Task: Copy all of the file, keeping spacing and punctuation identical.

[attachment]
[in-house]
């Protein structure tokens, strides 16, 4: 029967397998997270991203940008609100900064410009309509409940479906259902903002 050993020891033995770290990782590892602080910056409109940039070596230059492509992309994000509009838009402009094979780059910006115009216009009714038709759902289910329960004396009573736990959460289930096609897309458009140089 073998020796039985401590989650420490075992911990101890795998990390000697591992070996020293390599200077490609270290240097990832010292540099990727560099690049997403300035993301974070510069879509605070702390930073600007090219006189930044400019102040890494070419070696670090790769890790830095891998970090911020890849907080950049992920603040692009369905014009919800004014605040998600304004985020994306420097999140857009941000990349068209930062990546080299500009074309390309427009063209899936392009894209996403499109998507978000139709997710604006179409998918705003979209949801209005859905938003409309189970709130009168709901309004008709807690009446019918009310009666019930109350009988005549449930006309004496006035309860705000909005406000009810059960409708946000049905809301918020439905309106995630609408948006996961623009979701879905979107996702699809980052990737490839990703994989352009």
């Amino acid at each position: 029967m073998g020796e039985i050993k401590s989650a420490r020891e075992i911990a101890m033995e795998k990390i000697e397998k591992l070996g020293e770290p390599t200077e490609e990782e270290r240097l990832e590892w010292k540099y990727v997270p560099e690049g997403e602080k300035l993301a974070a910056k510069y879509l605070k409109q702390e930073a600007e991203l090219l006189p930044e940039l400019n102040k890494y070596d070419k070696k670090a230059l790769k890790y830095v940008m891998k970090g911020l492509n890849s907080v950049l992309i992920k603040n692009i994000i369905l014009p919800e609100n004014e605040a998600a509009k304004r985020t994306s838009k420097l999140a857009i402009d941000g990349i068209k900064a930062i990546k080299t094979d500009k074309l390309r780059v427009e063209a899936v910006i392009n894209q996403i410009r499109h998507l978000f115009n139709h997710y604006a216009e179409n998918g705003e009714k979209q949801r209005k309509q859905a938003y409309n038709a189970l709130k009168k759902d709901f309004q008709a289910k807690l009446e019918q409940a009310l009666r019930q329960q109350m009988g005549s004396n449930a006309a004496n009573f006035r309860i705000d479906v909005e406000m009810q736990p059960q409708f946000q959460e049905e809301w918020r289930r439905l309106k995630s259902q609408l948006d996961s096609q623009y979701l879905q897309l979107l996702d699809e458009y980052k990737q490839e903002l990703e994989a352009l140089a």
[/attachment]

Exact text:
[in-house]
């Protein structure tokens, strides 16, 4: 029967397998997270991203940008609100900064410009309509409940479906259902903002 050993020891033995770290990782590892602080910056409109940039070596230059492509992309994000509009838009402009094979780059910006115009216009009714038709759902289910329960004396009573736990959460289930096609897309458009140089 073998020796039985401590989650420490075992911990101890795998990390000697591992070996020293390599200077490609270290240097990832010292540099990727560099690049997403300035993301974070510069879509605070702390930073600007090219006189930044400019102040890494070419070696670090790769890790830095891998970090911020890849907080950049992920603040692009369905014009919800004014605040998600304004985020994306420097999140857009941000990349068209930062990546080299500009074309390309427009063209899936392009894209996403499109998507978000139709997710604006179409998918705003979209949801209005859905938003409309189970709130009168709901309004008709807690009446019918009310009666019930109350009988005549449930006309004496006035309860705000909005406000009810059960409708946000049905809301918020439905309106995630609408948006996961623009979701879905979107996702699809980052990737490839990703994989352009």
């Amino acid at each position: 029967m073998g020796e039985i050993k401590s989650a420490r020891e075992i911990a101890m033995e795998k990390i000697e397998k591992l070996g020293e770290p390599t200077e490609e990782e270290r240097l990832e590892w010292k540099y990727v997270p560099e690049g997403e602080k300035l993301a974070a910056k510069y879509l605070k409109q702390e930073a600007e991203l090219l006189p930044e940039l400019n102040k890494y070596d070419k070696k670090a230059l790769k890790y830095v940008m891998k970090g911020l492509n890849s907080v950049l992309i992920k603040n692009i994000i369905l014009p919800e609100n004014e605040a998600a509009k304004r985020t994306s838009k420097l999140a857009i402009d941000g990349i068209k900064a930062i990546k080299t094979d500009k074309l390309r780059v427009e063209a899936v910006i392009n894209q996403i410009r499109h998507l978000f115009n139709h997710y604006a216009e179409n998918g705003e009714k979209q949801r209005k309509q859905a938003y409309n038709a189970l709130k009168k759902d709901f309004q008709a289910k807690l009446e019918q409940a009310l009666r019930q329960q109350m009988g005549s004396n449930a006309a004496n009573f006035r309860i705000d479906v909005e406000m009810q736990p059960q409708f946000q959460e049905e809301w918020r289930r439905l309106k995630s259902q609408l948006d996961s096609q623009y979701l879905q897309l979107l996702d699809e458009y980052k990737q490839e903002l990703e994989a352009l140089a």